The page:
Gen Z and Smartphone Etiquette

The Center for Generational Kinetics has a big study out titled the 2016 National Study on Technology and the Generation After Millennials, and it’s very good. The study creators assume that Generation Z, kids born in 1996 or later, will be the generation that is going to define standards of what is normal and acceptable when it comes to the use of personal technology. If you’re the parent of a Gen Z kid, you should check out the link to the full report above. In this post, we are going to focus on Gen Z attitudes toward smartphone use, and what it means for being a parent of kids in this group.

The architect of the study, Chief Strategy Officer Jason Dorsey, puts the following quote front and center:


No matter your opinion about whether that quote is true, it is a fact that the government has strict control over driving age and stipulations and restrictions on licenses and driving rules. As a parent, you can’t choose to legally allow your child to drive at 11. You can, however, buy him a smartphone with unrestricted internet access. We join the study authors in thinking that is a big deal. There is no internet license that one can obtain. Your mileage will vary.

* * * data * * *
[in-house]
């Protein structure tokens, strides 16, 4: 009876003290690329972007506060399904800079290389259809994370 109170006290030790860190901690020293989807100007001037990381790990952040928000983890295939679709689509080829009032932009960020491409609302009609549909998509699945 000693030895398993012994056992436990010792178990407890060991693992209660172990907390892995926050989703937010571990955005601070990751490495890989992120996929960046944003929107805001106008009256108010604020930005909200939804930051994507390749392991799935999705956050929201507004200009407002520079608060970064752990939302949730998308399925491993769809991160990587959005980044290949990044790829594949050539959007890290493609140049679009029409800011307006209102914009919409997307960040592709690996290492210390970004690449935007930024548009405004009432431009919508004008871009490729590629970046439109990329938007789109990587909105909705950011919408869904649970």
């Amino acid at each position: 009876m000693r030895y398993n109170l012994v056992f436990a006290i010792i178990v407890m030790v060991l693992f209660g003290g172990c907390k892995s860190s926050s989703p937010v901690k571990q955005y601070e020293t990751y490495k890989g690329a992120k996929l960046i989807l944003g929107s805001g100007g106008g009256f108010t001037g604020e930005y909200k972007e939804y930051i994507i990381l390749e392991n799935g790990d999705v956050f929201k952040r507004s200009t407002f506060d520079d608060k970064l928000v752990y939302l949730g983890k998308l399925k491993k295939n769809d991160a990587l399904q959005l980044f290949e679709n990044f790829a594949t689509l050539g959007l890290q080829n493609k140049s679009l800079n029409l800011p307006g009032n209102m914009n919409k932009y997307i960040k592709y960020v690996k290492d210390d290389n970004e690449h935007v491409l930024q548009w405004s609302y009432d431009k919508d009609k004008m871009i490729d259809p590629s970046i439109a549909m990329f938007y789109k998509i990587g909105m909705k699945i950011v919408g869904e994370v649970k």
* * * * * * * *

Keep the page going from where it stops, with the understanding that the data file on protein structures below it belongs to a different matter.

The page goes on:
Full data is not presented in the study, but from excerpts in the release it is clear that Gen Z believes that it is appropriate for younger kids to have a cell phone than do older generations. For example, 18% of Gen Z respondents think it’s okay for a 13-year old to have a smartphone vs. 4% for older generations.

In our experience, most 13-year olds have a smartphone so I’m not sure Gen Z is ahead of the curve here, or at least ahead of Gen Z parents. Where they look to be off base is captured in what they say about situations in which smartphone use is acceptable. Strangely, Gen Z is less approving than older generations of using a phone at work or at a movie, but at least some respondents in Gen Z (and a higher percentage of respondents than of any other generation), think it’s okay to use a smartphone:

  • During a job interview
  • At your own wedding
  • At the dinner table

Here’s our take, and why we think these results are important for parents of Gen Z kids: It is important for kids to understand that while they might think something is appropriate, and their peers might agree, going down that path could lead to a disastrous result.

I’m a parent of three Gen Z kids, and we absolutely don’t think it’s okay for kids or adults to use a smartphone at the dinner table. If I interviewed a candidate who thought it appropriate to pull out a smartphone during an interview, that candidate would not get the job.

As any technology becomes ubiquitous, power users and early adopters (Gen Z kids tend to be both) see use of that tech as normal, and may assume that it is acceptable in any manner of situations. It’s up to parents to communicate what the rest of society may think.



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